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Global Philanthropy and Beyond

2 November 2012 at 3:27 pm
Staff Reporter
Entirely new forms of giving, using new financial mechanisms are changing the face of international philanthropy as we know it, according to Dr Carol Adelman who recently delivered the 2012 Heloise Waislitz Oration, titled Global Philanthropy and Beyond, in Melbourne.

Staff Reporter | 2 November 2012 at 3:27 pm


Global Philanthropy and Beyond
2 November 2012 at 3:27 pm

OPINION: Entirely new forms of giving, using new financial mechanisms are changing the face of international philanthropy as we know it, according to Dr Carol Adelman who recently delivered the 2012 Heloise Waislitz Oration, titled Global Philanthropy and Beyond, in Melbourne.

Dr Adelman is Senior Fellow and Director, Center for Global Prosperity, Hudson Institute in the USA, where she assists Not for Profits and corporations to develop and communicate their global philanthropy programs.

She developed and oversees the annual Index of Global Philanthropy and Remittances, the first comprehensive compilation of international private giving to the developing world.

Here’s an edited version of her oration.

While overseas philanthropy has been a long tradition of developed countries in the 20th Century, private giving took off in the 1980s. To understand the role that private philanthropy is playing in the developing world, we must first look at how the developing world has changed over the past 30 years.

First, there has been an increase in open markets and open societies for most developing countries. Increased growth rates, improved life expectancy and health, and the freedom to associate and form local institutions have all created a skilled labor force to work with.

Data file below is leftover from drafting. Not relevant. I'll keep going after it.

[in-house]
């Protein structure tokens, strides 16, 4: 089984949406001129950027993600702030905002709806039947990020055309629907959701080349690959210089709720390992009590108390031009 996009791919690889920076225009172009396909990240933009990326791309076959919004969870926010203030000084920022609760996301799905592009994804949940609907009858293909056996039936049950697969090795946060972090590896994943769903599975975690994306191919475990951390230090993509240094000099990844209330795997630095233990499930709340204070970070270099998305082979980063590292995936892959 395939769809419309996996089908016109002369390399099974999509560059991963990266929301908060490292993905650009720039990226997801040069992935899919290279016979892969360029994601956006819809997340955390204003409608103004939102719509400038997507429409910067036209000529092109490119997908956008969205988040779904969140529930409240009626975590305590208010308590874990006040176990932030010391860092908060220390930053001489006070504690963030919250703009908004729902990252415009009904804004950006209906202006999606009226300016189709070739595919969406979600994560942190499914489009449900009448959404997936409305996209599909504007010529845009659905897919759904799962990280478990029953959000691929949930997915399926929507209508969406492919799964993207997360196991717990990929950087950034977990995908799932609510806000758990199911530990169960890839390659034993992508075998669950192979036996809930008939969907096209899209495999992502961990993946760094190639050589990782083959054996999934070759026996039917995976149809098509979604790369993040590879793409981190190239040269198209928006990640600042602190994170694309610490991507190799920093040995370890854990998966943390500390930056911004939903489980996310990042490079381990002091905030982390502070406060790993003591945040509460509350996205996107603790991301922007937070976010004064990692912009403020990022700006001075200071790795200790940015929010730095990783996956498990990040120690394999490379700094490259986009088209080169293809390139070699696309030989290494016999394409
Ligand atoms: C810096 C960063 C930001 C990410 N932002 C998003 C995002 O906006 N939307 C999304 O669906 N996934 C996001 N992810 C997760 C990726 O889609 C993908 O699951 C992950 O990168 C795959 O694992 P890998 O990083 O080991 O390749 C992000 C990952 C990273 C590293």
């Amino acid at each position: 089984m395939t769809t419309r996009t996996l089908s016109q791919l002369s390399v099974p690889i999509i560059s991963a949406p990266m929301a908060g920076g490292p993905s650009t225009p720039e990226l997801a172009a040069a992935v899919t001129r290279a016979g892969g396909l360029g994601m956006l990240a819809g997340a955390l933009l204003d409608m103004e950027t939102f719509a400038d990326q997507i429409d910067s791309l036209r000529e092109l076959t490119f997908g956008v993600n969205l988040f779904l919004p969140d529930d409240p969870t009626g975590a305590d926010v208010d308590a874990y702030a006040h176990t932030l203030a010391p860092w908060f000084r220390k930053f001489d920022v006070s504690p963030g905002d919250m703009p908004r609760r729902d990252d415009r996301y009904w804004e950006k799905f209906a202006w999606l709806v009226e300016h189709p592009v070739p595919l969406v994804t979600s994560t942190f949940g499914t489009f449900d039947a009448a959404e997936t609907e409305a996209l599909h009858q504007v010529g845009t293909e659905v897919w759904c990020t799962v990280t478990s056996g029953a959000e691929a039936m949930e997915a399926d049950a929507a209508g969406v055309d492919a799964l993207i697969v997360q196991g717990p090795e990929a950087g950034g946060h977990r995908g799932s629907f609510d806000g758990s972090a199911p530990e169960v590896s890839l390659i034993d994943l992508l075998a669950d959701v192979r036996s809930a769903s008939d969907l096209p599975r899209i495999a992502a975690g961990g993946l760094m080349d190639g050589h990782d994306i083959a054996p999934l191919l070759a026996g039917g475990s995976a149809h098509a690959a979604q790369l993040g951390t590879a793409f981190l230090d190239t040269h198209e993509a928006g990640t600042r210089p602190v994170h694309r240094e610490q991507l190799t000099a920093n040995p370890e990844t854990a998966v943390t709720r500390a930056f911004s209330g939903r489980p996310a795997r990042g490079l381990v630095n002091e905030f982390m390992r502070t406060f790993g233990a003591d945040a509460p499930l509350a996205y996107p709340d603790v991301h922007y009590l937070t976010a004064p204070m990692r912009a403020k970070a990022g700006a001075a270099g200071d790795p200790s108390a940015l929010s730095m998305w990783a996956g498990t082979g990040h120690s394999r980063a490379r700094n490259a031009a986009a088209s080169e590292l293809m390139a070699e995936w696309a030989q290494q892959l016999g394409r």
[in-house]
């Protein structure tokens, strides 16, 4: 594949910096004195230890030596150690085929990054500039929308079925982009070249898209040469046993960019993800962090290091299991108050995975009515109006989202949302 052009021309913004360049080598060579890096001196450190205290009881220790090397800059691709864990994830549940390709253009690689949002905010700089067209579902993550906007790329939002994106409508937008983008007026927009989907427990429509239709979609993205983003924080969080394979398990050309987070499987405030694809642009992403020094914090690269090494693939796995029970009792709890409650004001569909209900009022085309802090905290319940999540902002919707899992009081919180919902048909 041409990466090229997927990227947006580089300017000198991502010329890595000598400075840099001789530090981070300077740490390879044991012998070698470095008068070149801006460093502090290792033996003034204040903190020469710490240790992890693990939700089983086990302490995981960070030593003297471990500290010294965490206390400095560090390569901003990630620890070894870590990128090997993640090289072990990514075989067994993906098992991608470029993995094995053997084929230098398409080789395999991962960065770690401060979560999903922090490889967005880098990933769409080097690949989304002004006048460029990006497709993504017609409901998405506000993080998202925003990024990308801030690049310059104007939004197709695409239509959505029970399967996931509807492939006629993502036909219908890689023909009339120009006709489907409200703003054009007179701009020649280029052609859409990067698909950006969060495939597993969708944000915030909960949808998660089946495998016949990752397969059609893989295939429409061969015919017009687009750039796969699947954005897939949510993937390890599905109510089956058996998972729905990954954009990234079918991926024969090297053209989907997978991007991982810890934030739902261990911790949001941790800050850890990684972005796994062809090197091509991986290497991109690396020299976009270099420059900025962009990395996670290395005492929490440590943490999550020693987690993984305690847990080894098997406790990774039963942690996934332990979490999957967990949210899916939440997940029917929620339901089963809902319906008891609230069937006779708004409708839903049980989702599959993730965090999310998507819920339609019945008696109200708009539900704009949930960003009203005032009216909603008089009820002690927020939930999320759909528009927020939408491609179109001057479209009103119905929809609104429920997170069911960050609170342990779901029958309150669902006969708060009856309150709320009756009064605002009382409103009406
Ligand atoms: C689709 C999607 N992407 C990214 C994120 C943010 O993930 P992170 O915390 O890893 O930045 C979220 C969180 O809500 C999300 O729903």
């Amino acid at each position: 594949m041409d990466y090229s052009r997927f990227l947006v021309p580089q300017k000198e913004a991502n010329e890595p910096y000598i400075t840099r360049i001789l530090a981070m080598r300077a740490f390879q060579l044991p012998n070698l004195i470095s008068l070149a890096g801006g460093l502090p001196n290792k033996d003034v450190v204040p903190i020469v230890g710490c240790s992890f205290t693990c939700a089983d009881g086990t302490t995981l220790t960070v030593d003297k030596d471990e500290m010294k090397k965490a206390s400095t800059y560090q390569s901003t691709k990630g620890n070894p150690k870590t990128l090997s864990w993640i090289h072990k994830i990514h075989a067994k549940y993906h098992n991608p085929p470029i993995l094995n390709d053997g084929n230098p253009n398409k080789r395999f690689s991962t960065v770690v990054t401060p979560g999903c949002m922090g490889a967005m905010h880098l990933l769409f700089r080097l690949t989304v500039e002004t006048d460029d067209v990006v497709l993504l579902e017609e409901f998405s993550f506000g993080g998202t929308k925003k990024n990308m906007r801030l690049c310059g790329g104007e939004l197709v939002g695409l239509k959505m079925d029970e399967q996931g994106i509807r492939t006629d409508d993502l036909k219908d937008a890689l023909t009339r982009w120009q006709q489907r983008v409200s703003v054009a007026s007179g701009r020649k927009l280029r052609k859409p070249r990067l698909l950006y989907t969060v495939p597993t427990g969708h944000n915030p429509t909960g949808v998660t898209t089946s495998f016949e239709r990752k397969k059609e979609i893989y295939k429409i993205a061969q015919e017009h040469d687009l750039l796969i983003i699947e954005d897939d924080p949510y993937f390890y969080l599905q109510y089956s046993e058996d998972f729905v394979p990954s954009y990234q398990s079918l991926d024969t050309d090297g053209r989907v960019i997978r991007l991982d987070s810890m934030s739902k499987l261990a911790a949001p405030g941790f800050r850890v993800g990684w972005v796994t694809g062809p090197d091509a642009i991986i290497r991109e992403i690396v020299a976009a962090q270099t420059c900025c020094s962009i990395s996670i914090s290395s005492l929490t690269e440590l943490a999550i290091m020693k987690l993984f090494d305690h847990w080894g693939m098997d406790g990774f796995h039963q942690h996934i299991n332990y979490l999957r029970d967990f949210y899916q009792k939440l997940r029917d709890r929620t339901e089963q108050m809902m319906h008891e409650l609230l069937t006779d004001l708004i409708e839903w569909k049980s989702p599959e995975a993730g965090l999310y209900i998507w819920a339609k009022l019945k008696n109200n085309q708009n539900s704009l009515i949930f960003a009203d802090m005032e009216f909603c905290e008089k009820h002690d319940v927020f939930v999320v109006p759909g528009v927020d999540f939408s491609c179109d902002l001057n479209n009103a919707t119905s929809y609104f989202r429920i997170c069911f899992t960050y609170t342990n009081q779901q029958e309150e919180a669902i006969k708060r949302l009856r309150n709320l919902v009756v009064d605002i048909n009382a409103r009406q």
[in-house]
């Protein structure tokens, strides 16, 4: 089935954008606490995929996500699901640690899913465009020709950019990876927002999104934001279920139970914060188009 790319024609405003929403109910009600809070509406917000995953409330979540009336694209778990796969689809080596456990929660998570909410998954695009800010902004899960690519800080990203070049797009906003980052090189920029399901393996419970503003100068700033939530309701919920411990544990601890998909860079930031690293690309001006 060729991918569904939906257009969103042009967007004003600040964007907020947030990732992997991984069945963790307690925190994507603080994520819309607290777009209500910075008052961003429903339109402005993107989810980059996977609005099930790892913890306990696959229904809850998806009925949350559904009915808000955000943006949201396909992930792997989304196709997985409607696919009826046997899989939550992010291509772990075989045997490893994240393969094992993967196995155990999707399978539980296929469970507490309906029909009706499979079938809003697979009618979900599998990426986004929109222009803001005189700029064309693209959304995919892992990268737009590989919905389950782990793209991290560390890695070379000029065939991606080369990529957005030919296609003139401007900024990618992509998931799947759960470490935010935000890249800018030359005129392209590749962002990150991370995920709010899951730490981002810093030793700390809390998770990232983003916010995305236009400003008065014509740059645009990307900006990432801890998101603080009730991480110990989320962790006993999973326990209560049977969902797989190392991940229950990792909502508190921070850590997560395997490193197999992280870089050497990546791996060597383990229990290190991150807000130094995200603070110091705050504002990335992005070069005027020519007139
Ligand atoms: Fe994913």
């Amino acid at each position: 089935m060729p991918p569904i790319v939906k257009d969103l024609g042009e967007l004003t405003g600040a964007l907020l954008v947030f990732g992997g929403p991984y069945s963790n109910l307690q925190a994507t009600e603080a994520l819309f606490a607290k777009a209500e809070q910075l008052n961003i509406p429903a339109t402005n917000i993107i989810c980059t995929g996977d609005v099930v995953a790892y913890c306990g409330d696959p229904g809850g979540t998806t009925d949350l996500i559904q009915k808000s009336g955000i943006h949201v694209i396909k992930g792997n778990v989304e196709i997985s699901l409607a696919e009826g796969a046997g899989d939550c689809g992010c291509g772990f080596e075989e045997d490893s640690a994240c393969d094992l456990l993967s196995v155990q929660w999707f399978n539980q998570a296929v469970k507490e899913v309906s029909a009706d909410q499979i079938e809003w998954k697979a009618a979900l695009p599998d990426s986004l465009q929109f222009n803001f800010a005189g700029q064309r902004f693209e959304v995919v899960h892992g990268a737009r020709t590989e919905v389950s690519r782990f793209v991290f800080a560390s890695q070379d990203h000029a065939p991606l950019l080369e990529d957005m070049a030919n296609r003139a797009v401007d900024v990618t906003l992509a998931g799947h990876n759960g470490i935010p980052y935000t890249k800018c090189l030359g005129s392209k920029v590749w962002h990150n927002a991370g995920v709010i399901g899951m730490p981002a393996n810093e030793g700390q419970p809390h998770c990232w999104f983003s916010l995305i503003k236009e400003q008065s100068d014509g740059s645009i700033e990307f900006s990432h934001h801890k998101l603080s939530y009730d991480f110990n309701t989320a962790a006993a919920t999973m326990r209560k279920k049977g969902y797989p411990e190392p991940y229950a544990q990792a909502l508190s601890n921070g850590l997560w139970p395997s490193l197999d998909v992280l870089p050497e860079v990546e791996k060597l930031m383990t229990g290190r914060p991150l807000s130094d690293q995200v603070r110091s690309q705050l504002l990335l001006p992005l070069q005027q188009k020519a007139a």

Second, there has been expanded knowledge and demand from the developing world through information and technology including TV, radio, internet, cell phones, and the millions of foreign students who have studied in the developed world and returned to their countries of origin. This new developing world is one with increased local talent and private institutions that are “business ready,” to absorb increased private flows from the outside world.

With these changes has come growth in overseas philanthropy and remittances. There are now major new streams of money that were not available after World War II and well into the 1970s. Community foundations, high net worth individuals, corporate social responsibility programs, local NGOs and social entrepreneurs are now active in the developing world. Philanthropy and other private financial flows have surpassed and transformed the very nature of current and future development assistance.

As seen in the chart, the top line represents all private financial flows from all donor to developing nations from 1990 to 2010, the last year for which comparative data are available. These private flows include capital investment, philanthropy, and remittances. The lower line shows all government aid to the developing world during the same time period. Combined private flows began to exceed government aid around 1991 whereas share of these financial flows was reversed before this. At the time of the US Marshall Plan to Europe and afterwards in the 1950s and 1960s, there was very little private investment, philanthropy, and remittances, and government aid was the predominant flow. Today, private flows at $575 billion represent 82 percent of developed nations’ economic engagement with developing nations. Government aid, now a minority shareholder at $128 billion, is only 18 percent of financial flows.